American Cosumerism: Copia by Brian Ulrich
It’s a feeling many Americans know. That itching notion at the grocery store, surrounded by produce imported from Chile, a numbness when buying an absurdly cheap electronic device from China at Best Buy, or the blank stare ahead while standing in line at Target with dozens of surveillance cameras peering down at you. It’s the feeling that we’ve auctioned off something essential for our low, low prices; it’s the sensation that all this consumer choice is an illusion, that our choices in things that really matter are much more limited.
Chicago-based photographer Brian Ulrich is a whiz at capturing those moments. His ‘Copia’ series documents the recklessness of American consumerism. He took to the malls of America after citizens were encouraged to boost the U.S. economy through shopping after 9/11. His photographs featuring people are a constant stream of blank stares and bored consumption.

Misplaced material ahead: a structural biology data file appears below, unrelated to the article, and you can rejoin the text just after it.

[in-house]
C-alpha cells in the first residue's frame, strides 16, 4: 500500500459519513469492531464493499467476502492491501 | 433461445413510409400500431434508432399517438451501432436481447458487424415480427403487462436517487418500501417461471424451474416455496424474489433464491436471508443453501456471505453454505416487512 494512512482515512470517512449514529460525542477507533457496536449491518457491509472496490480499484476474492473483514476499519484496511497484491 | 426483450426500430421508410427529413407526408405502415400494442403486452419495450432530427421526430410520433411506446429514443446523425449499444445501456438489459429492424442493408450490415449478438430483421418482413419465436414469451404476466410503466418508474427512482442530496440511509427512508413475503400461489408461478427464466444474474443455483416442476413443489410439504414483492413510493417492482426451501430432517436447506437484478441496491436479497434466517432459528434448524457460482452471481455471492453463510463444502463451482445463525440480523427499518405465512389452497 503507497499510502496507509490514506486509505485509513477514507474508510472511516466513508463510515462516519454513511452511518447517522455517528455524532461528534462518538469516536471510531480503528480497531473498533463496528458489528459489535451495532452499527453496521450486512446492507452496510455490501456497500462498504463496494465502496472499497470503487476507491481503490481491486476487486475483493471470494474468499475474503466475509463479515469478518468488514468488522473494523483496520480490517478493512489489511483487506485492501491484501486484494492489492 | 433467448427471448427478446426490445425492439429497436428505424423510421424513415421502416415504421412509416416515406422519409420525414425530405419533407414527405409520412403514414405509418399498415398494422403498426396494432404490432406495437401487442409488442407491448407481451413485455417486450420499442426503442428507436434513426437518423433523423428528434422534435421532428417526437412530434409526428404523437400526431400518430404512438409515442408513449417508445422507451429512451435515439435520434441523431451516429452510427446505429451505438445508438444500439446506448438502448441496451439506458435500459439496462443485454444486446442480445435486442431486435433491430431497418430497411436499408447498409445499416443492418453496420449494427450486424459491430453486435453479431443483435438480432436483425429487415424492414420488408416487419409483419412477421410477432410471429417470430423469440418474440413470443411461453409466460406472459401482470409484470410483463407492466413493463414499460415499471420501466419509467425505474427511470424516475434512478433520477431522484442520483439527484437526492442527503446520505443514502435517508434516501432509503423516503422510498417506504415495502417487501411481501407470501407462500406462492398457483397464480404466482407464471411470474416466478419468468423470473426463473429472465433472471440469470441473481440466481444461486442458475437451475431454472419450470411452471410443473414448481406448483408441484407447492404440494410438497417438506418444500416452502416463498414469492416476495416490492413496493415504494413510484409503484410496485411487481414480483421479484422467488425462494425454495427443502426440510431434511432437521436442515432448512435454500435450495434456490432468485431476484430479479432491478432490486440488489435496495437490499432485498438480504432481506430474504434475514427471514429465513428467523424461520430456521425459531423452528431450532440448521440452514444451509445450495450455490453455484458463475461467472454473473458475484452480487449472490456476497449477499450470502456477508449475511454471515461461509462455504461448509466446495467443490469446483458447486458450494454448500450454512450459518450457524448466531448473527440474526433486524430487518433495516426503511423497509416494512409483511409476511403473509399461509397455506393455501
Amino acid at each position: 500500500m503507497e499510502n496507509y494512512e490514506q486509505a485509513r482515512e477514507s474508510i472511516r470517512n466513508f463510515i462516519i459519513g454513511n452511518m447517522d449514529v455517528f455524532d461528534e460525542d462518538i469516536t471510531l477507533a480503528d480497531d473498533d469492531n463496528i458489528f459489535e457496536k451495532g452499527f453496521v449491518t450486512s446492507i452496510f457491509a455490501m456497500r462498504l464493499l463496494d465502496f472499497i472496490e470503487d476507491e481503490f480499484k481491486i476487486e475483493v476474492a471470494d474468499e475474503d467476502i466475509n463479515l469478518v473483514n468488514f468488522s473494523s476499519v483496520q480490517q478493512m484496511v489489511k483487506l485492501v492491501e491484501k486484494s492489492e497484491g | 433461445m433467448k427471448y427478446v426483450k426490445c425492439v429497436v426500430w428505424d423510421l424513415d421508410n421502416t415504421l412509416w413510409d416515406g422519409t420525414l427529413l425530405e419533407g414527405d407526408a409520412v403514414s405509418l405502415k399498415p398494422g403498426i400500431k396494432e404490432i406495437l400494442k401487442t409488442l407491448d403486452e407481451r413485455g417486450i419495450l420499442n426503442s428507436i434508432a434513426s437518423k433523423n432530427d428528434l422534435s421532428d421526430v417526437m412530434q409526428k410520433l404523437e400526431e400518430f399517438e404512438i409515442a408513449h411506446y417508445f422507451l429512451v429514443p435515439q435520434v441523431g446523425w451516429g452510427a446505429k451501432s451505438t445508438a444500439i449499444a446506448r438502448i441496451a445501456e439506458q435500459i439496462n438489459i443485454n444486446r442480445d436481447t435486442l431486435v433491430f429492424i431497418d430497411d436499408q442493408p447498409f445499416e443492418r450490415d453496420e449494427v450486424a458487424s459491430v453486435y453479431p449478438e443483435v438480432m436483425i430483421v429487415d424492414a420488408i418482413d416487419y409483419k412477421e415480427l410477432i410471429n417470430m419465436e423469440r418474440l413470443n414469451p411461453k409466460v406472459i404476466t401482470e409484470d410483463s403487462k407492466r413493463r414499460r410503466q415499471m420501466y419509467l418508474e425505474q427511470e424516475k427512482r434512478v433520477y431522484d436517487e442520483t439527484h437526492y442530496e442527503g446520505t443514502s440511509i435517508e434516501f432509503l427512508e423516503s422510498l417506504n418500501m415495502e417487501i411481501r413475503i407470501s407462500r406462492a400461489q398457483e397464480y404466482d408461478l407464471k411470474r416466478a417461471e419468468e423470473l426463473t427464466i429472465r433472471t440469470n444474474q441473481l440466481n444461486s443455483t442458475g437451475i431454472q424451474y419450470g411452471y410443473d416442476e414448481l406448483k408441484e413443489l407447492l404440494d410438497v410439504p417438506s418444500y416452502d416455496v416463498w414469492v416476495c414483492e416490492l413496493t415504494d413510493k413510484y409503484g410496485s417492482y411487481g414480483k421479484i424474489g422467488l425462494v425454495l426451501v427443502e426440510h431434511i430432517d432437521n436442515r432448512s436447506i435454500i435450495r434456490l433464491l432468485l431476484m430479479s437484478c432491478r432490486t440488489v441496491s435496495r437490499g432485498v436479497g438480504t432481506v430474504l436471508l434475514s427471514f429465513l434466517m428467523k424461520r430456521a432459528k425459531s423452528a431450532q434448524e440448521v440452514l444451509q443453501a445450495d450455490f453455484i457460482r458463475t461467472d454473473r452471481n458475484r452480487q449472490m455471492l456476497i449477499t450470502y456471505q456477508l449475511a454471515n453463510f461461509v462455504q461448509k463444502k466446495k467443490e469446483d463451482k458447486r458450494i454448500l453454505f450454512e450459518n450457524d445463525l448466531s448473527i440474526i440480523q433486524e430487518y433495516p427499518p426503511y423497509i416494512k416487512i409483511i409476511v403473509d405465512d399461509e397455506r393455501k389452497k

The images are not meant to mock the subjects, but to act as mirrors. As Ulrich says in his artist statement:
Since we ultimately see ourselves in these images, I hope to elicit compassion and empathy for those depicted by creating formal images that are elegant and beautiful… The large-scale photographs allow the viewer to stop and notice with a distanced perspective familiar places and things.
In contrast, his images of products hint that the absurdity of our purchases. Somehow we’ve managed to put a price on everything, including patriotism.
Even death comes across as something we understand through consumption, captured brilliantly in the above image.
While Ulrich is hardly the first to explore the isolation of America’s consumerist society, he is particularly adapt at capturing some of the more egregious extremes.
Ulrich’s work is on exhibit at the Robert Koch Gallery, 49 Geary at Kearny in San Francisco, through September 2nd.